416. On one occasion three brethren went to harvest, and the three of them undertook to reap the harvest [in certain fields] together for a certain sum of money; but one of them fell sick on the first day, and was unable to work, and he went back and lay down in his cell. Then one of the two brethren who remained said unto his companion, “Behold, O my brother, thou seest that our brother hath fallen sick, let us exert ourselves a little, thou and I, and let us believe that by his prayers we shall be sufficiently strong to do his share of the work of harvest for him.” Then when the harvest was ended, and they came to receive their hire, they called the [sick] brother, and said unto him, “Come, brother, and take also the hire of thy harvesting”; and he said, “What hire can there be for me since I have not been harvesting?” And they said unto him, “Through thy prayers the harvest hath been reaped; come now, and take [thy] hire.” Then the contention between them waxed strong, for the [sick] brother contended that he ought not to receive [any wages], and they said, “We will not leave thee until thou dost.” So they went, that they might be heard by a certain great old man, and that brother answered and said, “O father, three of us went to harvest, but I fell sick on the first day, and went and lay down in my cell, and although I did not work even one day these brethren urge me, saying, ‘Come and take the hire for which thou didst not work.’ ” Then the two brethren said, “Three of us went to the harvest, and we took certain fields [to reap] together, and if we had been thirty we should have succeeded in reaping them with great labour; but through the prayers of this our brother the two of us reaped them quickly, and we said to him, ‘Come, take thy hire, because, through thy prayers, God helped us, and we reaped quickly,’ but he would not take [it].” Then the old man said unto the brethren who were with him, “Beat the board, and let all the brethren be gathered together,” and when they were assembled he said unto them, “Come, O ye brethren, and hear this day a righteous judgement,” and he related before them the whole matter, and they decided that the brother was to receive his hire, and that he might do whatsoever he wished [therewith]. And the brother went away weeping and distressed.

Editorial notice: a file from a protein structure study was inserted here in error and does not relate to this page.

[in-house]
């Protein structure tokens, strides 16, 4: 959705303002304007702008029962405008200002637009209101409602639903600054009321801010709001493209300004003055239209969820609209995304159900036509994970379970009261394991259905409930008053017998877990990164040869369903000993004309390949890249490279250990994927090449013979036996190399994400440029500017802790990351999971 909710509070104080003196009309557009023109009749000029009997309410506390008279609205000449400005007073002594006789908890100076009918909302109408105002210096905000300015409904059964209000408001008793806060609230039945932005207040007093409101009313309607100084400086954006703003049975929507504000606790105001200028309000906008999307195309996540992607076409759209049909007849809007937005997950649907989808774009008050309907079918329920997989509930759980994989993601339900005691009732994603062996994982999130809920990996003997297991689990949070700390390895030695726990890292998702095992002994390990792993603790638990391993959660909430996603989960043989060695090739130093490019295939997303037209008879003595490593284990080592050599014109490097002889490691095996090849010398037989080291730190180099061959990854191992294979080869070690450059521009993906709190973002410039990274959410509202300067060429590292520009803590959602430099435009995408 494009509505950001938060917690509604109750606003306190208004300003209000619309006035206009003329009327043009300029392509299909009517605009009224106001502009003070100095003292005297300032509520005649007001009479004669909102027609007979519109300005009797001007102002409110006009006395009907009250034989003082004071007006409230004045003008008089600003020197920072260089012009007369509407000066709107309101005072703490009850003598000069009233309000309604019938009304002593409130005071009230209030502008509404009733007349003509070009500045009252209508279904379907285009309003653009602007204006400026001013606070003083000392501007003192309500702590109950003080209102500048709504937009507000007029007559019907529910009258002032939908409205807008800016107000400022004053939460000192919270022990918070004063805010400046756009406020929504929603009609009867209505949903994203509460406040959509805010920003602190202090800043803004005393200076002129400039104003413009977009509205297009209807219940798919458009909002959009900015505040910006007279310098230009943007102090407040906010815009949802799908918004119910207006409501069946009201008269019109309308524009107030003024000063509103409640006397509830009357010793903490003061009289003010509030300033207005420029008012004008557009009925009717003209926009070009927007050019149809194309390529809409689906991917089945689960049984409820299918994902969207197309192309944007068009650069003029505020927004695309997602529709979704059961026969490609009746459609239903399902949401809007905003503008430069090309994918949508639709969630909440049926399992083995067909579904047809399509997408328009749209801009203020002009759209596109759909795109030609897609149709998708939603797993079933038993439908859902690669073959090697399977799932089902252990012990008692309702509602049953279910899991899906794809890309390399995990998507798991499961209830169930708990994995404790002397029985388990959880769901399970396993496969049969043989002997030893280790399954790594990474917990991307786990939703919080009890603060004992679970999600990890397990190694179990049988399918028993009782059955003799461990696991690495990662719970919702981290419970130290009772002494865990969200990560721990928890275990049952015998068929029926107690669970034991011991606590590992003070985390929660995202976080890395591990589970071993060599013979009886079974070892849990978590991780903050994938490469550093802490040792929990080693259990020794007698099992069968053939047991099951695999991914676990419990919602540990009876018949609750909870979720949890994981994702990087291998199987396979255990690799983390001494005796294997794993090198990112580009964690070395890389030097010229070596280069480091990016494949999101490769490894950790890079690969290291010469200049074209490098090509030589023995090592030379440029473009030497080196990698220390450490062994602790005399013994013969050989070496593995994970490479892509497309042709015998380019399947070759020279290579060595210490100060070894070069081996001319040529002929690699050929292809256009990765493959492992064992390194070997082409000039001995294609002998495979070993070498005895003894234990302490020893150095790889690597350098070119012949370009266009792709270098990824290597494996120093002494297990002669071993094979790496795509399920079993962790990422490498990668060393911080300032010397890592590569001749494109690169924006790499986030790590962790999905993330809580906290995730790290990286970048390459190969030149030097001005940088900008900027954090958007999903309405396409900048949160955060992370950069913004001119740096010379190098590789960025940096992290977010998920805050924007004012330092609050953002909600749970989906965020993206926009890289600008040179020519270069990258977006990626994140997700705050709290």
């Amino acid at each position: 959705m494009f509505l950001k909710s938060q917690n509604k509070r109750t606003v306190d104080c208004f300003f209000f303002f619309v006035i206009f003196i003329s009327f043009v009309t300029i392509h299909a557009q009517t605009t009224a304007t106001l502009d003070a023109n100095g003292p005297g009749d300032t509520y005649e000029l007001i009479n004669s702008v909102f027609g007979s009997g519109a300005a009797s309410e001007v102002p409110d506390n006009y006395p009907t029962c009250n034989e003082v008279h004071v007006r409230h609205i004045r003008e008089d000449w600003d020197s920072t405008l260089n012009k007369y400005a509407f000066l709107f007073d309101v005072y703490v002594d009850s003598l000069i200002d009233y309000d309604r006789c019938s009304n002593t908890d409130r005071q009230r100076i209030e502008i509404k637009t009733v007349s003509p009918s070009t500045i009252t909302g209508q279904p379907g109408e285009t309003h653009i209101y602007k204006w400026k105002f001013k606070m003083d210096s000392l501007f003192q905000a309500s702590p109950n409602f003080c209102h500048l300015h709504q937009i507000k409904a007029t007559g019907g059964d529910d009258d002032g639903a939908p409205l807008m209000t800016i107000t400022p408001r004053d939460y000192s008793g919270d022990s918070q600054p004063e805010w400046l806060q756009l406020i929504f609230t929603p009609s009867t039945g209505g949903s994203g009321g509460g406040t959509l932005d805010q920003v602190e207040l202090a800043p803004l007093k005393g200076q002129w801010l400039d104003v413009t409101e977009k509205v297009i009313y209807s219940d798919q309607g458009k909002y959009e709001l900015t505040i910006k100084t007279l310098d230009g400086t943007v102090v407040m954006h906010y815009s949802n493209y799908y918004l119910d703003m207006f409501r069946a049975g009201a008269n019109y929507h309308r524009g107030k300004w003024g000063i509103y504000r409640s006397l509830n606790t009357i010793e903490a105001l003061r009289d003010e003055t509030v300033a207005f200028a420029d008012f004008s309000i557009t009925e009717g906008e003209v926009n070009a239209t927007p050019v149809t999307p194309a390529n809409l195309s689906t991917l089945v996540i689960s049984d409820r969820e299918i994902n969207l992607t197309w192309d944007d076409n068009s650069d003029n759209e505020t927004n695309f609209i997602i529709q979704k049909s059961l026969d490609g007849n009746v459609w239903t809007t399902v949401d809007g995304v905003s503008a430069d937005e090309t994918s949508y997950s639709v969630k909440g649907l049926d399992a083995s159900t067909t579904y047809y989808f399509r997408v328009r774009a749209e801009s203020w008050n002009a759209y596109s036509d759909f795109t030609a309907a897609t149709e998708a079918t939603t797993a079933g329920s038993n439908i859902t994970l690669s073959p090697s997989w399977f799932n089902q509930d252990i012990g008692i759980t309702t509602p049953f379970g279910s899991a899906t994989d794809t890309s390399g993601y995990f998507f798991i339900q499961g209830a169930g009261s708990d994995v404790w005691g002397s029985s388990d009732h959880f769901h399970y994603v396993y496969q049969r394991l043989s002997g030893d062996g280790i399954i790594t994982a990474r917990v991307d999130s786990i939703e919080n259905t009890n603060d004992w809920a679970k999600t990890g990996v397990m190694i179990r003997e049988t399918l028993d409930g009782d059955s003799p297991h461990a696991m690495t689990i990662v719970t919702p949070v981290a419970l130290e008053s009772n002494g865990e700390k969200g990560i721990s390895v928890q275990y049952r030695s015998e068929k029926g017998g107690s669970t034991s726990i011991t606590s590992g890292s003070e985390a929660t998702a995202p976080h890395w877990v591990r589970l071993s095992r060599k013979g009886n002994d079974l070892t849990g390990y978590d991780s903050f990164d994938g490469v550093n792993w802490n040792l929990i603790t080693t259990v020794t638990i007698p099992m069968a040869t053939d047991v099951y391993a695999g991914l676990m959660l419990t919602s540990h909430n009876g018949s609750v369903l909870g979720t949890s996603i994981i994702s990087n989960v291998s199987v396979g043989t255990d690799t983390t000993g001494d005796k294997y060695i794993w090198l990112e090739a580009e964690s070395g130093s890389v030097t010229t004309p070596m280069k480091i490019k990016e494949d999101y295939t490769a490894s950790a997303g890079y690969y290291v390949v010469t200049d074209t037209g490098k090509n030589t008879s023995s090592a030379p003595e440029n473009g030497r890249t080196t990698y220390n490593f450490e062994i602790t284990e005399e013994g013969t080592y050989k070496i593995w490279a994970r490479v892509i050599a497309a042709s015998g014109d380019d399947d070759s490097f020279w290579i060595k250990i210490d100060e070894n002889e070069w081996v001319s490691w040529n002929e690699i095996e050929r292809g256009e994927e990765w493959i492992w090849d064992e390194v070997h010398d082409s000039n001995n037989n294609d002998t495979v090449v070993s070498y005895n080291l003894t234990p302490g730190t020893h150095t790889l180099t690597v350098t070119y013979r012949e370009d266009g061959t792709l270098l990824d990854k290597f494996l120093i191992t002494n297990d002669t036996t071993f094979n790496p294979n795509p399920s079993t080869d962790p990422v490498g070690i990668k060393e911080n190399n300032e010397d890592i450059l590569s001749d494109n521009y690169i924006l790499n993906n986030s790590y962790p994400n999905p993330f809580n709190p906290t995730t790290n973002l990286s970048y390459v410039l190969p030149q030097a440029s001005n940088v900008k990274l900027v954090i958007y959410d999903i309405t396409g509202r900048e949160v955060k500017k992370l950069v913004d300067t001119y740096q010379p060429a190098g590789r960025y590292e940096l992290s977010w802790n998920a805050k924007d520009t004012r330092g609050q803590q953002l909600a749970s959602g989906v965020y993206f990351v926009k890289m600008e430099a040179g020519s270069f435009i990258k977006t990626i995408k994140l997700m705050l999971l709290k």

417. On one occasion a certain demoniac came to Scete, and having passed a long time there without being healed, he complained about the matter to one of the old men, who made the sign of the Cross over him, and healed him. But the devil was angry, and said unto the old man, “Now that thou hast cast me out I will come upon thee”; and the old man said unto him, “Come gladly, and I shall rejoice.” And the old man passed twelve years with the devil inside him, vexing him, now he used to eat twelve dates each day, and after these years that devil leaped out of him, and departed from him. Now when the old man saw that he was taking to flight, he said unto him, “To whom dost thou flee? Continue [with me] longer”; and the devil answered and said unto him, “By Jupiter, God hath made thee useless, O old man; God alone is equal to thy strength.”